Show that n^2+n+1 is not divisible by 5

Given

n^2+n+1 is not divisible by 5 \forall n \in N

Proof

We will prove that the given statement is true by contradiction.

Let n \in N. Assume n^2+n+1 is divisible by 5. Let,

n^2+n+1 = 5k where k \in N

n^2+n+1-5k = 0

The above equation is a quadratic equation. The roots of a quadratic equation are given by

x = \dfrac{-b\pm\sqrt{b^2-4ac}}{2a}

n = \dfrac{-1\pm\sqrt{1^2-4(1)(1-5k)}}{2(1)}

n = \dfrac{-1\pm\sqrt{20k-3}}{2}

We know that n \in N. If n \in N then \sqrt{20k-3} must also \in N. This means that 20k-3 must be a perfect square. But this is not possible. 20k-3 always have 7 in ones place. A perfect square cannot have 7 in ones place. Therefore, n cannot be an integer. But this is contradictory since n \in N. This implies that our assumption that n^2+n+1 is divisible by 5 is incorrect.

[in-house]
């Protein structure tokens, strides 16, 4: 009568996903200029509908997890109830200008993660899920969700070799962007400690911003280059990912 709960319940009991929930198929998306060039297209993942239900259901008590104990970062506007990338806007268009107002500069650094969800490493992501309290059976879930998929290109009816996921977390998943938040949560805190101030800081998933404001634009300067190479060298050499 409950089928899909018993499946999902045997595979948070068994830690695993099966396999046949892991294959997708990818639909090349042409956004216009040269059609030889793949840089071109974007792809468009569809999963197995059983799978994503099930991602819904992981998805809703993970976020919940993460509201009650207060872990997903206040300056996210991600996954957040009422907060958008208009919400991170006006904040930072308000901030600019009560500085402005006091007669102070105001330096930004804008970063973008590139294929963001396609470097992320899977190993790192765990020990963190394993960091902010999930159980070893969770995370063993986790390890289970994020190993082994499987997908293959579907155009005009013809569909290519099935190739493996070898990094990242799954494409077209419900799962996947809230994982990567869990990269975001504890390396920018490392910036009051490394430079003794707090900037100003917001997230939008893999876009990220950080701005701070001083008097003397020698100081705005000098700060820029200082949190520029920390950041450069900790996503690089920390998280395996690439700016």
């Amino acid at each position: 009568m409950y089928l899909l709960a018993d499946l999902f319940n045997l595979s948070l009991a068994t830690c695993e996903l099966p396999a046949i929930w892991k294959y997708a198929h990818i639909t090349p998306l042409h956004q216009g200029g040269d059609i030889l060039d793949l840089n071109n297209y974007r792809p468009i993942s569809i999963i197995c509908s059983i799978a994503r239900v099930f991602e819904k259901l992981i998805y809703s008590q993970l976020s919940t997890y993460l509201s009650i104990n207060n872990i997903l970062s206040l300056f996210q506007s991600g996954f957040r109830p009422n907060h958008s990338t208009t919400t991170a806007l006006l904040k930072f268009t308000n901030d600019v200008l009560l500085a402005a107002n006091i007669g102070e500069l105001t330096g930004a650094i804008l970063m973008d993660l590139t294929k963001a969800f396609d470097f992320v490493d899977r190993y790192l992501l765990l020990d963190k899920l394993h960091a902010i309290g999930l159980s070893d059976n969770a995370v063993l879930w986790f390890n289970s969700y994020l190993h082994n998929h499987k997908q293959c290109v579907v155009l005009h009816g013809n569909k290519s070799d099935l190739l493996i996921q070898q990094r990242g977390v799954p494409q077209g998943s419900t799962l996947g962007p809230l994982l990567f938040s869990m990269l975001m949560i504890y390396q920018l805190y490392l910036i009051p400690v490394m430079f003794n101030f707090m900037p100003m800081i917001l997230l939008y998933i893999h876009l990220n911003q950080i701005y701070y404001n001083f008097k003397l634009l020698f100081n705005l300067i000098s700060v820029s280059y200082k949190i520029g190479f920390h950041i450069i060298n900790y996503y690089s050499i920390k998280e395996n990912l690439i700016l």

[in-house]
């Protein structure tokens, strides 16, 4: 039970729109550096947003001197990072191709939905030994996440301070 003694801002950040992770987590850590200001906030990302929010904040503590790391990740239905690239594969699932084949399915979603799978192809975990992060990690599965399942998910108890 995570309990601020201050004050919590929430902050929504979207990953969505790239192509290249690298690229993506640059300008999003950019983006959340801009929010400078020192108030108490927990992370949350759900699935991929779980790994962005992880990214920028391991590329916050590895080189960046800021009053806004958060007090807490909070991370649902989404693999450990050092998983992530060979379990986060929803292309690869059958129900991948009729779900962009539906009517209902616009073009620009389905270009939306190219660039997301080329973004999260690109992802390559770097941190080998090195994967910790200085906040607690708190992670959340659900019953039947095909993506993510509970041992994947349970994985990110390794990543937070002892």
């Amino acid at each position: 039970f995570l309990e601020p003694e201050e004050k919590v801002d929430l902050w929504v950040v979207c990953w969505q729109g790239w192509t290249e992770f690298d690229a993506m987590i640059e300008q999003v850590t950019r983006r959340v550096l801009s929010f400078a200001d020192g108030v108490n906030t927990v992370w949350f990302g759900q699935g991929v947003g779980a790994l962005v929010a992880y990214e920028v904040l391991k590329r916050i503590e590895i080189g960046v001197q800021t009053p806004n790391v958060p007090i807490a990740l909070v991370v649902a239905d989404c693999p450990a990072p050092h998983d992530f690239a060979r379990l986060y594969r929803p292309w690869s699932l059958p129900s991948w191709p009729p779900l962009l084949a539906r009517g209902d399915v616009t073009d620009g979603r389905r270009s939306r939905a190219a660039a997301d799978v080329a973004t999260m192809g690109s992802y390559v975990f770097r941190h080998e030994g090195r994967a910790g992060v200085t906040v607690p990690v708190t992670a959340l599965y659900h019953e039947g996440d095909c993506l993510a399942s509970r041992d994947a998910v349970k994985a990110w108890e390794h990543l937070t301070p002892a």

Therefore, by contradiction we can say that n^2+n+1 is not divisible by 5 \forall n \in N.

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